Perry Hall is the No. 1 ranked team in The Baltimore Sun's 2017-18 boys basketball preseason Top 15 poll.

“If you’re down three or four points and there’s two minutes to go, I don’t have to go out and cover [man-to-man]. I can still just sit back and they’re eventually going to come to us and get a shot off,” Patterson coach Harry Martin said.

Woodlawn coach Bobby Richardson said the change was overdue and “it’s going to make the coaches coach and players play.”

He added: “It’s going to be some adjustments needed to be made, but they are all favorable. You’re going to have to get into your offense earlier. You’re going to have to play and not be able to stall, and that’s good for the game.”

Patterson scrimmaged Dulaney last week and learned a lesson. Martin called timeout with 15 seconds left on the shot clock, but he and his staff forgot to mention to the players how much time was left. The Clippers ended up getting called for a violation.

“Coaches and players, you actually have to train yourself to look at the clock during each possession because you’re not used to it,” he said.

As some college teams do, Glen Burnie reminds players on the court of the time by having the bench start to count loudly when the Gophers have the ball and the clock gets to 10 seconds.

Many area counties have different styles of play, so some will be affected more than others by the shot clock.

For example, Anne Arundel County teams have traditionally raced up and down the court with quicker possessions resulting in higher final scores. In Howard County, some teams play more methodically in patient half-court sets, slowing the flow and resulting in lower scores.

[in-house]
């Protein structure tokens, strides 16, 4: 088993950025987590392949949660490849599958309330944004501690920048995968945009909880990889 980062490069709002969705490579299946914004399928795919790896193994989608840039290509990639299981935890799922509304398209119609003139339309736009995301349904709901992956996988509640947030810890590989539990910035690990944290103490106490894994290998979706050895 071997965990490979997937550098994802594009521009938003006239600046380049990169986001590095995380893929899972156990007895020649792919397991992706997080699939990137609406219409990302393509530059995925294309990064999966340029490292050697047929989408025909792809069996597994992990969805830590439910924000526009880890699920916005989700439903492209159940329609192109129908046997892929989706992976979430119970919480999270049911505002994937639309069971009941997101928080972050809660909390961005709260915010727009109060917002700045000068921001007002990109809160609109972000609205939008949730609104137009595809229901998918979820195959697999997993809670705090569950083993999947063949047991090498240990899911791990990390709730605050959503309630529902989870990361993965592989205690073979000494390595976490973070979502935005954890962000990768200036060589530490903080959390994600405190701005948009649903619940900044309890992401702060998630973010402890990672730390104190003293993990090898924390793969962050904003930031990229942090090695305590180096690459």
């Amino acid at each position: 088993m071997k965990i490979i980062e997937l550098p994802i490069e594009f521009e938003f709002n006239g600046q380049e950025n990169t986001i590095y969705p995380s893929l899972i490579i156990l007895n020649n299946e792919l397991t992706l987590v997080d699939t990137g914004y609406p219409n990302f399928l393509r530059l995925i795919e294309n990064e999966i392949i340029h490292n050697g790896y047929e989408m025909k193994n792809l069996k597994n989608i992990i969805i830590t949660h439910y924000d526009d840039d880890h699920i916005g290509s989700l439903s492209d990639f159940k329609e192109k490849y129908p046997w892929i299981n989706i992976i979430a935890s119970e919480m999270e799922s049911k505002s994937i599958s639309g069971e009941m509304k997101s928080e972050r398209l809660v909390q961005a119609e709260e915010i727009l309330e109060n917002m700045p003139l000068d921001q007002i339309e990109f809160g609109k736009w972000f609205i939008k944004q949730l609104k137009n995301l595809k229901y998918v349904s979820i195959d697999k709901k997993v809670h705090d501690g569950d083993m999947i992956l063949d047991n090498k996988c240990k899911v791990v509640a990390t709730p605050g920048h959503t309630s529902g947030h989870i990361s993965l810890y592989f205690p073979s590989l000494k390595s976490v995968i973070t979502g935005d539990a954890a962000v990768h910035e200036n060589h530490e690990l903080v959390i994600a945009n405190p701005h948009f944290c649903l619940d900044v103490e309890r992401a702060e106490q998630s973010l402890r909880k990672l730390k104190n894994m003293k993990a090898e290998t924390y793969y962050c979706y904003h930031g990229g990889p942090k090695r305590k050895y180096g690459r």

River Hill coach Matt Graves runs the Princeton-style offense, which eats up clock while the Hawks patiently seek the best shot.

“It’s going to speed up the game with a lot more possessions and a lot more scoring . … It’s fun for the game and fun for the fans,” he said. “We’re still running the stuff that I have since the mid-2000s, but now we’re putting it in the back of our heads that we can’t run it through five or six times.”

Patterson senior guard Gerard Mungo played with a shot clock over the summer and welcomes the change.

“It’s just a matter of getting into our sets earlier and executing more and being aware of the shot clock so we know when to take the shot we want,” he said. “It’s better because when teams are up, they can’t just hold the ball. They have to take shots and that gives the other team a better chance to get back in the game.”

Martin believes the change will put players into position to get a better understanding of the game, something that will benefit them at the next level.

“This adds another piece where it gets them to think more about the score, the time, the situation of what’s going on. And they’re really going to have to do it on every possession,” he said.